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Understand cybersecurity for financial institutions

Find out about cybersecurity issues threatening your financial institution. Learn about the types of cyber criminals, the cost of cyber crime, and the types of cyber threats.

Table of Contents

Cybersecurity overview

Cybersecurity has become a top focus of the financial services industry. The financial services industry is a vital component of the nation’s critical infrastructure. At the same time, it is a prime target for cyber criminals.

Cybersecurity must be actively managed due to evolving attack methods. The main challenges to managing cyber risks are emerging technologies and sophisticated threats.

Cyber criminals

Cyber criminals can be anyone. Often cyber criminals are employees, opportunist attackers, third parties, or organized cyber criminals. Cyber criminals may even be supported by other nations to commit cyber crimes.

Motivation for cyber attacks can be simple curiosity or an intent to disrupt operations. For organized groups, the motivation is often financial gain. Each year the number of cyber crimes targeting financial institutions increases. Some of the attacks have targeted foreign banks for millions of dollars.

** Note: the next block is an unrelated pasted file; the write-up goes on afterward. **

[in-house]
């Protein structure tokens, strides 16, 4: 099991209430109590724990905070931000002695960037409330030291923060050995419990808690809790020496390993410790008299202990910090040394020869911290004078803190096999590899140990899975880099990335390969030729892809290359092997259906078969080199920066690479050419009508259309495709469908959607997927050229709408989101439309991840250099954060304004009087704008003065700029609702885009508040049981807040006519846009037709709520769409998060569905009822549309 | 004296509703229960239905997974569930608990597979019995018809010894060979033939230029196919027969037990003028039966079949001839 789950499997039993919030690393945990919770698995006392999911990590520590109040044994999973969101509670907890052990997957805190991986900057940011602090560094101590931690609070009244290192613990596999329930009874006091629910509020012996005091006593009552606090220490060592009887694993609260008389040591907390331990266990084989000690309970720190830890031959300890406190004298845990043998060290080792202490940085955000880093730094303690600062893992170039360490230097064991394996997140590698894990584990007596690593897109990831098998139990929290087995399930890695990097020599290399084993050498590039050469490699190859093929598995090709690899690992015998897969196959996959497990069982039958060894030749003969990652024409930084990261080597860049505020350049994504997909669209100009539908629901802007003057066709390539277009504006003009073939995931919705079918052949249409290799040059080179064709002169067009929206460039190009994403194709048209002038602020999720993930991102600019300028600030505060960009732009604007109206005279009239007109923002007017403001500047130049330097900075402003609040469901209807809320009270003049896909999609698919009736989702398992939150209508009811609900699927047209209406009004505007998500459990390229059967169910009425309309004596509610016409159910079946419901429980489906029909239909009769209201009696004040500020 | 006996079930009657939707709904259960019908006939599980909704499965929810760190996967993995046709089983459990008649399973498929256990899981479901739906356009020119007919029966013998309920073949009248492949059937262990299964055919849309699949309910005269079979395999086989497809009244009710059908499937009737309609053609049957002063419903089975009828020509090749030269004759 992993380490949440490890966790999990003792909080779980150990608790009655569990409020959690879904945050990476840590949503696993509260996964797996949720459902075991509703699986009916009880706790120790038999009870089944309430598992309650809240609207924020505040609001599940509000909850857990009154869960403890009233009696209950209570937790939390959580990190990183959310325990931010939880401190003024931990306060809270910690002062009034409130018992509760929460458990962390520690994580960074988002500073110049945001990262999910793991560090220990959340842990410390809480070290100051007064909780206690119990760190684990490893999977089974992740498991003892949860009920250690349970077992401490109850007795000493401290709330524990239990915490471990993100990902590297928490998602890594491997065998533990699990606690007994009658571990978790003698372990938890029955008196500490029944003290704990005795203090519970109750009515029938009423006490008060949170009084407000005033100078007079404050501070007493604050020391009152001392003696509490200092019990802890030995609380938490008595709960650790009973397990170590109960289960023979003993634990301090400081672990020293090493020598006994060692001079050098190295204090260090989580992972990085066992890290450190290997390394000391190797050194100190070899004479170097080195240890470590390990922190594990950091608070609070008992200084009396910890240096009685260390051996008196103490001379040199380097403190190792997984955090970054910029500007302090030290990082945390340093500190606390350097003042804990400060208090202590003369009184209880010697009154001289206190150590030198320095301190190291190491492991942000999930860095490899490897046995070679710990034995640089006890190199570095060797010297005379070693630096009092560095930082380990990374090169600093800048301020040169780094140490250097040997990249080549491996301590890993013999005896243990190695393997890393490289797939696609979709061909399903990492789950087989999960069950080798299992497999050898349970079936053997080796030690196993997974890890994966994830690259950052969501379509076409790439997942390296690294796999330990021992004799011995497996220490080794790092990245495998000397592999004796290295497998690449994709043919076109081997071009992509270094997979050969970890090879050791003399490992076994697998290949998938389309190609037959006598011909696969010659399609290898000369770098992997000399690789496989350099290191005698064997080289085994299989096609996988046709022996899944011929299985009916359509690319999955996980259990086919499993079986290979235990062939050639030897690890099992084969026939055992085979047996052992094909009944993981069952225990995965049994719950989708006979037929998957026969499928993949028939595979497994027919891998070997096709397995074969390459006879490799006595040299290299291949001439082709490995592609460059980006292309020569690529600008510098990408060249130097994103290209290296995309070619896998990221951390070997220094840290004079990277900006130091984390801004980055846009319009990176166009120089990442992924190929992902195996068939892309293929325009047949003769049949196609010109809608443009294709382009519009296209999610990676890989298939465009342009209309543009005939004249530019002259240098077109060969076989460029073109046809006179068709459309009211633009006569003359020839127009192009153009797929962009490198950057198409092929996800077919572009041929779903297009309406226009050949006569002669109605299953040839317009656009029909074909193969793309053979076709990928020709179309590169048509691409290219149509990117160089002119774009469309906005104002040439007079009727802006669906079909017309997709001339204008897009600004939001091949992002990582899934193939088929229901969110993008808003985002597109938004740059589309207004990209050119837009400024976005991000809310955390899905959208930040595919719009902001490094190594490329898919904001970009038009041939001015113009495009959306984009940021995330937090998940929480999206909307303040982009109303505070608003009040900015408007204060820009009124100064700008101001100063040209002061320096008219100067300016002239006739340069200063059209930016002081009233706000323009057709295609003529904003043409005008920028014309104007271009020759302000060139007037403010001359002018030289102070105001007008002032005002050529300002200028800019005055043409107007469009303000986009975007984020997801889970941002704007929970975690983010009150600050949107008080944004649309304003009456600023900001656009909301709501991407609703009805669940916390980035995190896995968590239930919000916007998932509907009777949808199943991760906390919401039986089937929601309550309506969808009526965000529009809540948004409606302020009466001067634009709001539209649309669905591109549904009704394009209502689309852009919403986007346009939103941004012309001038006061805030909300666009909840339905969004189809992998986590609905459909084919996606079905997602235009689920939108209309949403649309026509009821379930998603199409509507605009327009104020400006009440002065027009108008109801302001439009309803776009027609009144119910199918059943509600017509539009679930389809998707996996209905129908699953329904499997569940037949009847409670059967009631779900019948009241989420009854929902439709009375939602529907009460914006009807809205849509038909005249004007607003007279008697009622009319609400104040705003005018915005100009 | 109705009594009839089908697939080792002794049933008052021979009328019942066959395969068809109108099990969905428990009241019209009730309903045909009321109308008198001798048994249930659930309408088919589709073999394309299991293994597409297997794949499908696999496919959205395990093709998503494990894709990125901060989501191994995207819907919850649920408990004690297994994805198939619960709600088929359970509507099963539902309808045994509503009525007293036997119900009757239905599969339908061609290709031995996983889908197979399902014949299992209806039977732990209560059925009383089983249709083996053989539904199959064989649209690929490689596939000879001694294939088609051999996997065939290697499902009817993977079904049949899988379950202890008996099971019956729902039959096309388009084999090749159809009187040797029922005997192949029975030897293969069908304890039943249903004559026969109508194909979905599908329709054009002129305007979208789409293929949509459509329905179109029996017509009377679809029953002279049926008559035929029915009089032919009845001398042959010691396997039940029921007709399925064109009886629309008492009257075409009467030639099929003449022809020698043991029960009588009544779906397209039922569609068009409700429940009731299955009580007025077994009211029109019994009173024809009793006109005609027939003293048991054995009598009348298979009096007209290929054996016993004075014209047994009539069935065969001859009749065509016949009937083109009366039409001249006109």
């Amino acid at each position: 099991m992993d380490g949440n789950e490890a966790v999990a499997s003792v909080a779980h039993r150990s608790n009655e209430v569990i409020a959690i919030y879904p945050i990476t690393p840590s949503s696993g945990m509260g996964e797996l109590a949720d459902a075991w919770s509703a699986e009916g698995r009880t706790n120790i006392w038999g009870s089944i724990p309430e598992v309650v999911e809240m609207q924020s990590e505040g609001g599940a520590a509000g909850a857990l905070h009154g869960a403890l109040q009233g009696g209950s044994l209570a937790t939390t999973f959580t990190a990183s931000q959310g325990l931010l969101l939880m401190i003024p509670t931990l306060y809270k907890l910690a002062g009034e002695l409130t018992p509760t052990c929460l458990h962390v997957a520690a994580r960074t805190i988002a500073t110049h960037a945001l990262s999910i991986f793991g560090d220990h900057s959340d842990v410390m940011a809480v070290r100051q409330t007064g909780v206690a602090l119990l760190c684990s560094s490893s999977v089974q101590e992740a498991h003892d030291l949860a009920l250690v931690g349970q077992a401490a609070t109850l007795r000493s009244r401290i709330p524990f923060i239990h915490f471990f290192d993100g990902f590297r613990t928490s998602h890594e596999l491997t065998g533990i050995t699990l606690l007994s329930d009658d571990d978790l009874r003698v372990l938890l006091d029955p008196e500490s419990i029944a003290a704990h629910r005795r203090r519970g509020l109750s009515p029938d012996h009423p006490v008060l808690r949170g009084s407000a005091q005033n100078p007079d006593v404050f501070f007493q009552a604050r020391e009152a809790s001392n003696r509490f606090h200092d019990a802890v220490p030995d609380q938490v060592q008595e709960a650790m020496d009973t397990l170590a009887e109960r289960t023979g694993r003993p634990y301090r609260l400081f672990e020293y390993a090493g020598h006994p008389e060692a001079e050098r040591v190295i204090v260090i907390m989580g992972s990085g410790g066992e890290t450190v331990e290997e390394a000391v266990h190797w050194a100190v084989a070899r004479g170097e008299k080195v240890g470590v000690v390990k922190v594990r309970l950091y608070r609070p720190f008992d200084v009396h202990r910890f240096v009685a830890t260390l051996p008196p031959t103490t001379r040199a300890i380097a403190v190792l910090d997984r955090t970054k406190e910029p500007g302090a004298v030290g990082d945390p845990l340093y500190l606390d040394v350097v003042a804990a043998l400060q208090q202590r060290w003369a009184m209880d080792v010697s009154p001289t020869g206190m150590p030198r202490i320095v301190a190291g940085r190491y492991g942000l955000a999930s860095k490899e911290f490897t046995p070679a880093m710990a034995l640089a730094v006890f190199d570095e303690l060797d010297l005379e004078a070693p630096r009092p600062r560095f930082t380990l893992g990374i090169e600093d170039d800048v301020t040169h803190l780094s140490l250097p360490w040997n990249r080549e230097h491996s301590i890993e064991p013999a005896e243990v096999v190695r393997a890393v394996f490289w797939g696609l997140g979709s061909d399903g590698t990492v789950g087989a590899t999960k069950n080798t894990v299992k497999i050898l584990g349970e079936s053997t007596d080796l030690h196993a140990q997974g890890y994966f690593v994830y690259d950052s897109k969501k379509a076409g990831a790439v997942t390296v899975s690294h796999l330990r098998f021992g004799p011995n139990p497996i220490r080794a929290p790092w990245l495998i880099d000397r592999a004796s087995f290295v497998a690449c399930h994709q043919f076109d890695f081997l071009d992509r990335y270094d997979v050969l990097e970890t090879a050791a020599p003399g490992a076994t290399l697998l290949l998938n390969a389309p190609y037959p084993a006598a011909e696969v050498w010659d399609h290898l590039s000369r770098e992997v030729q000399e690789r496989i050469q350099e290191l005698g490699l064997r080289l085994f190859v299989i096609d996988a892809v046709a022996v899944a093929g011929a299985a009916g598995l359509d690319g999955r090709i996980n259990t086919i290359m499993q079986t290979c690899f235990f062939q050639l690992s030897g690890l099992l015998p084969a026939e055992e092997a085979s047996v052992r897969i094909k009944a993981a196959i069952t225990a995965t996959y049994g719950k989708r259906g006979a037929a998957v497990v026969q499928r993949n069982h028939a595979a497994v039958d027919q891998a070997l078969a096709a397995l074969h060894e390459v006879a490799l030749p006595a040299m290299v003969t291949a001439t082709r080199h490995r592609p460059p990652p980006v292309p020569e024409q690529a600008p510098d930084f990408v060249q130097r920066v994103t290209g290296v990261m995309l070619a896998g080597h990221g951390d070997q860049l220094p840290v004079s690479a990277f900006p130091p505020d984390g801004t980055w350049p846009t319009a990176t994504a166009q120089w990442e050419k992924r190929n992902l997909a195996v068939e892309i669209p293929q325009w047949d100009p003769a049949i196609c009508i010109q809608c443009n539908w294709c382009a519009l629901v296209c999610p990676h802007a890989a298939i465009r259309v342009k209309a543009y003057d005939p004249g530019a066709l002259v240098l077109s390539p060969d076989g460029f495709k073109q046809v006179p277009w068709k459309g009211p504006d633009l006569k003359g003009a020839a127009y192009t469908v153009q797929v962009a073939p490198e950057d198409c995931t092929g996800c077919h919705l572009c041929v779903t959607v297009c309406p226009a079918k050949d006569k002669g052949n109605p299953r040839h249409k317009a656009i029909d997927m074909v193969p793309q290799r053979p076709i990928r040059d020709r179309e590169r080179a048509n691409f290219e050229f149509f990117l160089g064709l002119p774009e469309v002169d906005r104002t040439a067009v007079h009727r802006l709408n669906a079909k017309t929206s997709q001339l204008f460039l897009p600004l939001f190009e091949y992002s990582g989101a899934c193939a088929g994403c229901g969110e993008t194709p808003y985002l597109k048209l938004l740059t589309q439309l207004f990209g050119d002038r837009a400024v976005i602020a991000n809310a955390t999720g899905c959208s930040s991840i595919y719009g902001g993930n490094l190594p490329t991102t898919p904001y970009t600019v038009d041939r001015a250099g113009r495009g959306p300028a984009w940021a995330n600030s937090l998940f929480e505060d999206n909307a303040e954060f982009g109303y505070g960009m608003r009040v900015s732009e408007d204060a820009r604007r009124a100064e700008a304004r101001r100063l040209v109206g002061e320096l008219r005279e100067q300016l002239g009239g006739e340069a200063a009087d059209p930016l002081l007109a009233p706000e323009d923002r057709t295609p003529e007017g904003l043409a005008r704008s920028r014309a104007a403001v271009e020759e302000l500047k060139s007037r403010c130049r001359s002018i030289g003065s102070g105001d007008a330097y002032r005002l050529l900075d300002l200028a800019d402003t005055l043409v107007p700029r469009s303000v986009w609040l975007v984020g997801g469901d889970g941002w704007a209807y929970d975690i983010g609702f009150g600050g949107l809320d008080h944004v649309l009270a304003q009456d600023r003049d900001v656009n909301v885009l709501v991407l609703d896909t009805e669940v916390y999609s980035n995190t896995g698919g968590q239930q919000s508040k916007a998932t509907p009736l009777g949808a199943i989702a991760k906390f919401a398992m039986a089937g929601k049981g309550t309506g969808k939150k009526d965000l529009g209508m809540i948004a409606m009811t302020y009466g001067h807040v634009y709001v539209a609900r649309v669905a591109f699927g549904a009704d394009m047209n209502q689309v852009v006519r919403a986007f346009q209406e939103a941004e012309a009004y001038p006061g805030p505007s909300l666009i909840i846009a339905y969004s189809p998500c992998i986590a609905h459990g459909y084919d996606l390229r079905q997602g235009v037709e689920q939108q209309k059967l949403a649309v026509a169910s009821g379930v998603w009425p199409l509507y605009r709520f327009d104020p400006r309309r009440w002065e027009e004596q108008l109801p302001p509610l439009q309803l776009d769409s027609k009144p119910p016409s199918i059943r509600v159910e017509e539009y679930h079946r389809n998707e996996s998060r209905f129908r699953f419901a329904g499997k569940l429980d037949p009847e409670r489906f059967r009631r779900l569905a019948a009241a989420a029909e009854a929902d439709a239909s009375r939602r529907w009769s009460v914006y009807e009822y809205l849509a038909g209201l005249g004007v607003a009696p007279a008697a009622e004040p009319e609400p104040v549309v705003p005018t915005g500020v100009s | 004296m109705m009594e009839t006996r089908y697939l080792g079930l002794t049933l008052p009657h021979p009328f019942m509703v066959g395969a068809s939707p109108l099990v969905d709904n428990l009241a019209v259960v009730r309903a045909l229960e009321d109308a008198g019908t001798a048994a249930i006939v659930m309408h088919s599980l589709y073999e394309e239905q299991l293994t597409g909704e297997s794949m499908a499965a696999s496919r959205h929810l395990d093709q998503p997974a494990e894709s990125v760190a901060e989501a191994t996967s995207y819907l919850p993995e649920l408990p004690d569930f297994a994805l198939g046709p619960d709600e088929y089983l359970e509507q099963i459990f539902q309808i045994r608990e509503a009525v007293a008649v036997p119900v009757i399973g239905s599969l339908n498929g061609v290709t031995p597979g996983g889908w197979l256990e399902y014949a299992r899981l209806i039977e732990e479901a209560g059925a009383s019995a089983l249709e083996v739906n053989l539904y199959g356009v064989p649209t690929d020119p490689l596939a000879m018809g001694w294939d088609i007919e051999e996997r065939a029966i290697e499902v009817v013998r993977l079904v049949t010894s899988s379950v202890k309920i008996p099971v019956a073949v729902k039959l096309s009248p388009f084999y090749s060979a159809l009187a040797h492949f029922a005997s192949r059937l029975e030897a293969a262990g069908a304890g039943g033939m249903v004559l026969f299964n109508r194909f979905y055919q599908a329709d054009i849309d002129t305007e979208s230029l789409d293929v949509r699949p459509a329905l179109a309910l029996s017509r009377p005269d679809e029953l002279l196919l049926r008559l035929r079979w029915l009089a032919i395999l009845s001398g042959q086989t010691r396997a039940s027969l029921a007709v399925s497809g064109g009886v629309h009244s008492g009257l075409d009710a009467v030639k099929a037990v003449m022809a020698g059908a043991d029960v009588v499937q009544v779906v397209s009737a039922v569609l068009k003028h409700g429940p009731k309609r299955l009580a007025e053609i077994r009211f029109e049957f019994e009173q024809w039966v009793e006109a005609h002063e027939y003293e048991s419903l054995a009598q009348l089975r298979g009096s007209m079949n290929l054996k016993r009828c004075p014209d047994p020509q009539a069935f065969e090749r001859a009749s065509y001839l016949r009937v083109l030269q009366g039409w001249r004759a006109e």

The most damaging cyber criminals are nation-state sponsored. These types of cyber criminals are very technical. Nation-state sponsored cyber criminals want to cause widespread damage to critical infrastructures and steal intellectual property.

Cost of cyber crime

Businesses lose billions of dollars each year fixing systems impacted by cyber attacks. Studies suggest the cost of cyber crime appears to quadruple every four years.

A 2016 Juniper Research study predicted the cost of data breaches will quadruple to $2.1 trillion globally by 2019. An IBM-sponsored study conducted by the Ponemon Institute revealed:

  • As of 2016, the average cost of a data breach was $4 million
  • The average cost per stolen record was $158
  • The longer it takes to detect and contain a data breach, the more costly it becomes
  • Regulated industries, such as healthcare and financial services, have the most costly data breaches

To reduce the cost of cybersecurity and minimize risk of data breaches, the Ponemon study recommends:

  • Improving data governance programs and incident response
  • Appointing a Chief Information Security Officer (CISO)
  • Developing an employee cybersecurity training program
  • Implementing a business continuity program
  • Investing in data loss prevention controls, such as encryption and endpoint security

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